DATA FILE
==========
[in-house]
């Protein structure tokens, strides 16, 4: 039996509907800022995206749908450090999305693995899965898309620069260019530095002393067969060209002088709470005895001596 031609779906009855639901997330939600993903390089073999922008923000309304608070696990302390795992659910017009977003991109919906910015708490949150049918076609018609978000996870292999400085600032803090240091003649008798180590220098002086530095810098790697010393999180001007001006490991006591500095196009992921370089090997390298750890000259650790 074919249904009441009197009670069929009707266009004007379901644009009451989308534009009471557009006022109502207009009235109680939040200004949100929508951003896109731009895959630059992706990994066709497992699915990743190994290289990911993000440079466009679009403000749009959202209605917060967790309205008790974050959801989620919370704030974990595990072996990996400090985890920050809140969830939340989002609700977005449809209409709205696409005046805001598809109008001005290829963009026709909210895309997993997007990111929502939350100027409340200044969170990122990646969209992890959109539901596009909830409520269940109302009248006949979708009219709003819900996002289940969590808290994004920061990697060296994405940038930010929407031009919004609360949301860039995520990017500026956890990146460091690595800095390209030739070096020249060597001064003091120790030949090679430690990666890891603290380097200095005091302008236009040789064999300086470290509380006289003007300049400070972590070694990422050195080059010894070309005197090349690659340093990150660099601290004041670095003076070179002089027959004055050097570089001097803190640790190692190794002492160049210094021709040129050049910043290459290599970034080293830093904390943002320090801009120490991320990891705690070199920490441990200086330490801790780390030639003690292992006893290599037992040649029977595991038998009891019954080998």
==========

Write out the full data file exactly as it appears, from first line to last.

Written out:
[in-house]
């Protein structure tokens, strides 16, 4: 039996509907800022995206749908450090999305693995899965898309620069260019530095002393067969060209002088709470005895001596 031609779906009855639901997330939600993903390089073999922008923000309304608070696990302390795992659910017009977003991109919906910015708490949150049918076609018609978000996870292999400085600032803090240091003649008798180590220098002086530095810098790697010393999180001007001006490991006591500095196009992921370089090997390298750890000259650790 074919249904009441009197009670069929009707266009004007379901644009009451989308534009009471557009006022109502207009009235109680939040200004949100929508951003896109731009895959630059992706990994066709497992699915990743190994290289990911993000440079466009679009403000749009959202209605917060967790309205008790974050959801989620919370704030974990595990072996990996400090985890920050809140969830939340989002609700977005449809209409709205696409005046805001598809109008001005290829963009026709909210895309997993997007990111929502939350100027409340200044969170990122990646969209992890959109539901596009909830409520269940109302009248006949979708009219709003819900996002289940969590808290994004920061990697060296994405940038930010929407031009919004609360949301860039995520990017500026956890990146460091690595800095390209030739070096020249060597001064003091120790030949090679430690990666890891603290380097200095005091302008236009040789064999300086470290509380006289003007300049400070972590070694990422050195080059010894070309005197090349690659340093990150660099601290004041670095003076070179002089027959004055050097570089001097803190640790190692190794002492160049210094021709040129050049910043290459290599970034080293830093904390943002320090801009120490991320990891705690070199920490441990200086330490801790780390030639003690292992006893290599037992040649029977595991038998009891019954080998």